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Remus2004, Barrister
Category: Property Law
Satisfied Customers: 71053
Experience:  Over 5 years in practice.
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Hi. I rent my studio flat to a tenant that was introduced through

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Hi. I rent my studio flat to a tenant that was introduced through a 'moving on' scheme through the council. His rent is paid directly from the council from his benefits and I have a deposit certificate from the scheme but the tenancy agreement is with him. (Assured shorthold tenancy agreement from 20th July 2010 to 19th July 2011).

I haven't heard anything from him for years but he's suddenly just started texting me (in the past week) saying that the flat is completely over run with damp and mould and he's been in hospital with breathing problems because of it and claimed it's affected him so badly that he took an overdose. He claims he has lost £1000's of pounds worth of stuff (furniture, a flat screen TV) because of the damp and then just this evening he has texted me 6 times saying that he's taking legal action against me and that it's going to cost me a fortune in court so I may as well just replace all his stuff. He's also saying that I was aware the flat was damp before he moved in and asking why I've had so many previous tenants (I haven't). The flat is very small and does have a condensation problem which is completely manageable by lifestyle and use of a dehumidifier (which I provide) and was managed both by me when I lived there and the few tenants that lived there before he moved in.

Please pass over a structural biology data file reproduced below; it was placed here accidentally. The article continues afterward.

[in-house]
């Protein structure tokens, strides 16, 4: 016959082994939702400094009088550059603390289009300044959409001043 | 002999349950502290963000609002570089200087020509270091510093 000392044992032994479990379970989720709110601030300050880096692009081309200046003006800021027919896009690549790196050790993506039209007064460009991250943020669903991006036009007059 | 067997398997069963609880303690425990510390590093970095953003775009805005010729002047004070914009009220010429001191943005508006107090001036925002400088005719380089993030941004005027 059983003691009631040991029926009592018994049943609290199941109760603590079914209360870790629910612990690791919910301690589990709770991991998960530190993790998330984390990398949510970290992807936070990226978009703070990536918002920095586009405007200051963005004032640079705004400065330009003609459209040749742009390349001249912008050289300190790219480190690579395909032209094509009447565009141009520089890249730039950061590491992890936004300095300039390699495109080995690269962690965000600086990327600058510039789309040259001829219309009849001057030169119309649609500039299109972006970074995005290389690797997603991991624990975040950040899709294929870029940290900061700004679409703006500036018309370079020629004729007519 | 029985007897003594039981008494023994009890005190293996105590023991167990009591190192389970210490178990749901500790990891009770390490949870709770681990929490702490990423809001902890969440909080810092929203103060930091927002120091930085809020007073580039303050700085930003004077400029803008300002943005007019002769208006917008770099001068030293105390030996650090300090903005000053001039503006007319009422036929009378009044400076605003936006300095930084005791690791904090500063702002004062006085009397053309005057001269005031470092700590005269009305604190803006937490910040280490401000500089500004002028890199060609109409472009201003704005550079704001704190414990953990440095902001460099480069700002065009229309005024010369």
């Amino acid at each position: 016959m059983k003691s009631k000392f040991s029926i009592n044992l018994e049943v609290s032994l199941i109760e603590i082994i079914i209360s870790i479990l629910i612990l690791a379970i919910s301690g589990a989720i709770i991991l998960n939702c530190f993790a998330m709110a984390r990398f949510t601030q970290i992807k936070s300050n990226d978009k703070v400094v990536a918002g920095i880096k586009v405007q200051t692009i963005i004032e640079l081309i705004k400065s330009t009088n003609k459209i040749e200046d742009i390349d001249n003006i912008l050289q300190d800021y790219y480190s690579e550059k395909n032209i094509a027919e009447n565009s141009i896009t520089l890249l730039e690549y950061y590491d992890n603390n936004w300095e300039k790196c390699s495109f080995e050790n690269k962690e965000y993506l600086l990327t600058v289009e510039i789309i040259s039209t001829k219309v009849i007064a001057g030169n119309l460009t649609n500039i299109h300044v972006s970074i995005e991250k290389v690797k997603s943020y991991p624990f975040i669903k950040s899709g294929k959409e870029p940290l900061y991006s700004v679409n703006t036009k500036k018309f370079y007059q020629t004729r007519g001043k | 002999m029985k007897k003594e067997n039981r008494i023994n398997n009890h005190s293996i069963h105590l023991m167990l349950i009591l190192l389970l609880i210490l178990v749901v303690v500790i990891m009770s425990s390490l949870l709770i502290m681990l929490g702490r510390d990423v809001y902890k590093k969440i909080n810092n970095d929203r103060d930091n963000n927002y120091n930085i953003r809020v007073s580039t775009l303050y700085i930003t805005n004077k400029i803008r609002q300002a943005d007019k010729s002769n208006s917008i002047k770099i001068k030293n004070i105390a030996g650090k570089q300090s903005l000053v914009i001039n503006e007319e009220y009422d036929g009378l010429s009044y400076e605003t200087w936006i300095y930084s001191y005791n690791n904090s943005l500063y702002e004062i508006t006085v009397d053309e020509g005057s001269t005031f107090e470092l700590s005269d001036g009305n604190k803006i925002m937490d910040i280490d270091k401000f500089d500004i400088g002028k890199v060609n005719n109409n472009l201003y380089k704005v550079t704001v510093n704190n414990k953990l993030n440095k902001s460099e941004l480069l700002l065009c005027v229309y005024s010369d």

When I first heard from him last week saying that there was lots of damp (but not accusing me of anything) I replied that I would send someone to have a look at the damp asap (I contacted a company who were meant to be phoning him tomorrow but I've now postponed them)... he also reported that the washing machine had broken about 6 weeks ago which was the first I'd heard about it but I arranged for someone to go round the next day to fix it.

Im not sure what to do next? I was more than happy to have the problem looked at but now I feel he is threatening me and I don't feel comfortable arranging to visit the flat or having any further conversations with him. I don't think I've done anything wrong as the flat was in good condition, just with condensation which needed to be managed which he clearly hasn't done and im worried about the state he's let my flat get into.

Should I reply to him in any way...? He has my phone number as a contact but wouldn't have my address to pass on to a solicitor and im a bit concerned about giving it to him as he did turn up at my previous address one night when he first moved in and locked himself out.

Sorry for the essay. Thank you!
Thank you for your question. My name is ***** ***** I will try to help with this.

Are you asking if you are liable?
Customer: replied 3 years ago.